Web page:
Learning a foreign language is difficult in general. But while reading, listening, and writing have their own challenges, speaking is by the far the most difficult skill to master.
When I was in language school, we had to take a proficiency test before graduation. Almost everyone scored lower on the speaking portion than on the reading and listening portions. (In the rare cases that someone scored as high on the speaking portion, it was because he or she had low scores across the board.)
Why is speaking so hard? Well, there are a few reasons.
You have to be able to listen
The pattern of a conversation is simple: one person says something, the other person replies, and then the first person replies to the reply. Repeat.
In order for you to keep up in this pattern, you have to be able to understand what the other person is saying. So if your listening comprehension skills aren’t up to the task, you’re out of luck.
This is one of the fundamental problems with phrase books. When I first arrived in Germany, I asked a passerby, “Where is the movie theater?” She gave me directions and I had absolutely no idea what she said. I just nodded, thanked her, and wandered around lost.
You have to recall vocabulary quickly
When you’re trying to express an idea out loud, you have to be able to say your idea quickly. Most people aren’t talking to you to gauge your language ability. They’re actually trying to have a conversation. So since they’re waiting to hear what you have to say, you’re not in a position where you can take 15 seconds to remember that one vocabulary word on the tip of your tongue.
Mnemonics and other memory tricks are great for initially learning vocabulary words. Eventually, though, you have to know your words so well that you can spit them out instantly. That means you need lots and lots of repetitions and repeated exposure to words before they’re usable in conversation. The best comparison I can think of: It’s like learning how to multiply versus memorizing multiplication tables. At the beginning, you are slow to recall that 7×7 is 49. But after drills, drills, and more drills, you can spit out “49!” without consciously thinking about it.
Can you learn 200 new words a day? Yes, most people can. Unfortunately, at that pace you won’t be learning the words well enough to reproduce them instantly.
You have to recall grammar quickly
You don’t need to have perfect grammar to participate in a conversation, but there is a minimum amount of grammar you need to have if you want to be understood.
If someone learning English said, “Yesterday I goes to the store and buys grocery,” you can easily figure out the idea even though the grammar is messed up. But it gets a lot trickier if the person says, “Yesterday have I to store goes grocery buys.”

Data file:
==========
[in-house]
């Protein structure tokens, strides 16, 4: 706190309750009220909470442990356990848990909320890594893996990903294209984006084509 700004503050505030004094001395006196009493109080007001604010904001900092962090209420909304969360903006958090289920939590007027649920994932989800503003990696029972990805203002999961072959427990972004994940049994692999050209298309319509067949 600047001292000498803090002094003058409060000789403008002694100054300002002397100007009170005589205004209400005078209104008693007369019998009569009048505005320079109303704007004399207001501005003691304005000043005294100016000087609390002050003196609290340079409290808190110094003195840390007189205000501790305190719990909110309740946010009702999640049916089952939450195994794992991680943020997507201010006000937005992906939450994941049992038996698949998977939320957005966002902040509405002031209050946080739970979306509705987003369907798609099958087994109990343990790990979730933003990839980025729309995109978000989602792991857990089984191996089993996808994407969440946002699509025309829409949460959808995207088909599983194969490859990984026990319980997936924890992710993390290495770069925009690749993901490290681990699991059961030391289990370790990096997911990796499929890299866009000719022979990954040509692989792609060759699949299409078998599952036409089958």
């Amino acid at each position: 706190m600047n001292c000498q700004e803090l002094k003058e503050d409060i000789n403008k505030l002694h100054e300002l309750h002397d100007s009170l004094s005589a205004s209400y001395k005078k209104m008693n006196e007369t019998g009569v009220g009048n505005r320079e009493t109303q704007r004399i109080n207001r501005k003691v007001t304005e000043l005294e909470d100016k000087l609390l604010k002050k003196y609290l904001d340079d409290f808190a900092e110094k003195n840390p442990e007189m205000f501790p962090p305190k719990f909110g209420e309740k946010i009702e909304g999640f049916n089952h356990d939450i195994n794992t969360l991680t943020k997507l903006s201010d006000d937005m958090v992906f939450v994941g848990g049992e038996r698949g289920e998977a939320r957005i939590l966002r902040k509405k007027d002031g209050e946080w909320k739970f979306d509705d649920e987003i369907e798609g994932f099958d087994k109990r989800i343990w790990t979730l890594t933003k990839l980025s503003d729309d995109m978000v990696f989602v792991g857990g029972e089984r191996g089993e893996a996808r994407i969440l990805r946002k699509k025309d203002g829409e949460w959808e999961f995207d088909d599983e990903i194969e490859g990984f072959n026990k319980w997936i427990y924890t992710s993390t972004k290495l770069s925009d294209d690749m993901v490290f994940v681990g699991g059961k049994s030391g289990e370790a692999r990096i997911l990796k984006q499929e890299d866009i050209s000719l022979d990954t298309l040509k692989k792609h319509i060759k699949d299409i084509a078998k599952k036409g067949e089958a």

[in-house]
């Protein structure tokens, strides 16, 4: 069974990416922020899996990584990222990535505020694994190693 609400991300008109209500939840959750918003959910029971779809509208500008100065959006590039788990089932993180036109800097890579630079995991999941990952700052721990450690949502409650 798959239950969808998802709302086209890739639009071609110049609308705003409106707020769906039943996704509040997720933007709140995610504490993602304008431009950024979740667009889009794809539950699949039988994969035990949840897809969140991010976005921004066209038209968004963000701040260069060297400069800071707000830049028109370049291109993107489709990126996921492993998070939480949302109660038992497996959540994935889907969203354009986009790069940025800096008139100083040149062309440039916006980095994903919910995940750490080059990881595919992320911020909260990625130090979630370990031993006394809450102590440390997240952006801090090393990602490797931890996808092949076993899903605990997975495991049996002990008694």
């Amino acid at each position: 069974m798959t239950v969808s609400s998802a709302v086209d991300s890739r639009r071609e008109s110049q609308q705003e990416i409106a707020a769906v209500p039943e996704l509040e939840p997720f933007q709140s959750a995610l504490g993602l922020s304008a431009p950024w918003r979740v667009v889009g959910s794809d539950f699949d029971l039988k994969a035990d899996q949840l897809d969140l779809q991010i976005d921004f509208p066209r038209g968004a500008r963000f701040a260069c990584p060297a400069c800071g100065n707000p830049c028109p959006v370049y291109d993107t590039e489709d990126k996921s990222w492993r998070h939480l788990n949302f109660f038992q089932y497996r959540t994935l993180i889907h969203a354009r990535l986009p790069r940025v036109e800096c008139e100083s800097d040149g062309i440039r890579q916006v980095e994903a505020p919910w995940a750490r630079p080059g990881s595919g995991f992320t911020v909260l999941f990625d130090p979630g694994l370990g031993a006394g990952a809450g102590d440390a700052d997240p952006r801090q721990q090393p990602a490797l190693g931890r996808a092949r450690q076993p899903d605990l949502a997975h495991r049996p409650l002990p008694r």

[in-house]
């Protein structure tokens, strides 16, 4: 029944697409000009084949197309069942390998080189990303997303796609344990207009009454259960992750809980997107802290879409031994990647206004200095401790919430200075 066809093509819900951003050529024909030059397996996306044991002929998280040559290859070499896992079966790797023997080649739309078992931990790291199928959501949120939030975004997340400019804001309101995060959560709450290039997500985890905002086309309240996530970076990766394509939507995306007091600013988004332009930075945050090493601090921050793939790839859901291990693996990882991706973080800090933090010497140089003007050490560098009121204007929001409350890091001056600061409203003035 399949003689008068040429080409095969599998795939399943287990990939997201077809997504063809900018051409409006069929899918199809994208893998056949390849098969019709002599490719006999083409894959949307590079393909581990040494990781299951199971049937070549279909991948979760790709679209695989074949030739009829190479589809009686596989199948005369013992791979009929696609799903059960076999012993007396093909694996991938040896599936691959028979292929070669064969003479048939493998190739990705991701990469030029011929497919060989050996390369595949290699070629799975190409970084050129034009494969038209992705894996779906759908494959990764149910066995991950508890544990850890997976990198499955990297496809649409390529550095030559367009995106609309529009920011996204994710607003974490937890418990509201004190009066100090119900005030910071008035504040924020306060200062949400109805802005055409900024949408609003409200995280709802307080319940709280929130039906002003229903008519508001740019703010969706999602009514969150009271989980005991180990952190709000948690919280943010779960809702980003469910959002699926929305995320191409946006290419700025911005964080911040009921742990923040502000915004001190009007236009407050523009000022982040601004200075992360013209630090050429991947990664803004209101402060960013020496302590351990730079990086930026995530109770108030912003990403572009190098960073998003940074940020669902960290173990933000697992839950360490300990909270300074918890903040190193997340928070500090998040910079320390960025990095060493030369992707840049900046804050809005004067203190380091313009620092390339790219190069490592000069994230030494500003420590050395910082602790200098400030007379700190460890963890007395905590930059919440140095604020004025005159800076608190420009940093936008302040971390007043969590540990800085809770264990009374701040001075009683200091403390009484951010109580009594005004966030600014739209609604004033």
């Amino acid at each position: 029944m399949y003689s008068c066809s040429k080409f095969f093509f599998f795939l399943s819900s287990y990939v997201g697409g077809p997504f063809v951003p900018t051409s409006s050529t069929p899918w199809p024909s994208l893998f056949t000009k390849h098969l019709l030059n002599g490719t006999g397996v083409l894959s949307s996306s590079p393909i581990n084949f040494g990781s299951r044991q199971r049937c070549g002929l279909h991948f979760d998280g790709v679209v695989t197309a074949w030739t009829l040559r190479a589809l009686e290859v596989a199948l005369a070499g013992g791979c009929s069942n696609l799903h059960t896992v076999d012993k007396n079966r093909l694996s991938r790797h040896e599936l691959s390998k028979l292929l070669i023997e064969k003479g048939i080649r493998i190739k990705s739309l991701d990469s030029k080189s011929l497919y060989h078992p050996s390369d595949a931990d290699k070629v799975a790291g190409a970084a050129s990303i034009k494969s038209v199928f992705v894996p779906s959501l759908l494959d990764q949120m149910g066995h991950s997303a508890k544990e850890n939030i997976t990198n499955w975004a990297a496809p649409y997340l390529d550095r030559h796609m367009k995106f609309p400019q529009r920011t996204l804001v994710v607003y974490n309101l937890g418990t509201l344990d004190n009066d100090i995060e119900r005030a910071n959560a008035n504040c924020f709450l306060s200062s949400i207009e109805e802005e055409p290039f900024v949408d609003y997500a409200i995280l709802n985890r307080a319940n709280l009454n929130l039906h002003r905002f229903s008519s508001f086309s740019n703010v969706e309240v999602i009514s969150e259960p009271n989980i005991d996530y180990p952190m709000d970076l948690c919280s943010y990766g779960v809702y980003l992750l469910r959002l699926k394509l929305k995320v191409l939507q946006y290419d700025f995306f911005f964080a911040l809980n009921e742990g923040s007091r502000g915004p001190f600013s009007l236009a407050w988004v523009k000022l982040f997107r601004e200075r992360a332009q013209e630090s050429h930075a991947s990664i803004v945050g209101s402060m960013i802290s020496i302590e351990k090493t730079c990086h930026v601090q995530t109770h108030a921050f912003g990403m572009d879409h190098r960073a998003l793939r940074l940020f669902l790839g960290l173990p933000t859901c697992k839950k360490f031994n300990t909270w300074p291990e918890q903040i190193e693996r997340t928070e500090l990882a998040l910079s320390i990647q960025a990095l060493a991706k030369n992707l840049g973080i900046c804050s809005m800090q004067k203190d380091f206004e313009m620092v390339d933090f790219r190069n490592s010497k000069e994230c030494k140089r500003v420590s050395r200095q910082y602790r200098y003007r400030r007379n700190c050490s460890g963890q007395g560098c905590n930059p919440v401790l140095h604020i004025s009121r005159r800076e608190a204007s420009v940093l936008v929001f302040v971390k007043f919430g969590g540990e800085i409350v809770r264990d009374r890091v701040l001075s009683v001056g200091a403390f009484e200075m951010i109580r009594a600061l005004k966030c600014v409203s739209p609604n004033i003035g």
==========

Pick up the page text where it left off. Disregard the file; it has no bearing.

So to keep up in conversation, you have to quickly figure out how to form sentences with enough grammar to be understandable.
The muscles of your mouth and diaphragm have to make unfamiliar sounds
Every language has its own sounds and sound patterns. For instance, my neighbor is always correcting my pronunciation of the German “ch” because English doesn’t have an equivalent, and my mouth isn’t used to forming the sound. It takes a while for your mouth muscles to “learn,” in a kinesthetic sense, how to pronounce unfamiliar sounds.
Also, languages have their own rhythms. Your diaphragm has to get used to pushing out air differently to match these rhythms. A language with long, flowing sounds taxes your diaphragm differently from one with staccato utterances.
You have to say the right things
The art of conversation is difficult, even if the conversation is in your native language. You’re trying to say things that are:
- Relevant to the topic
- Appropriate for the context and audience
- Accurate (or maybe inaccurate, if that’s your intent)
None of that changes when you’re speaking in a foreign language. In fact, it might even be intensified.
If you consider all of the reasons why speaking is hard, you can see what an accomplishment it is even to utter a single sentence in a foreign language. You’re asking your brain, mouth, and diaphgram to do quite a bit.
Fortunately, much of language acquisition is a subconscious process. With time and exposure, all of this comes together and then suddenly, almost like magic, you’re speaking and keeping up with conversations.
It’s just very important not to become discouraged before you hit that point. If you don’t give up, you can absolutely learn to speak another language, just as millions of people before you have done so.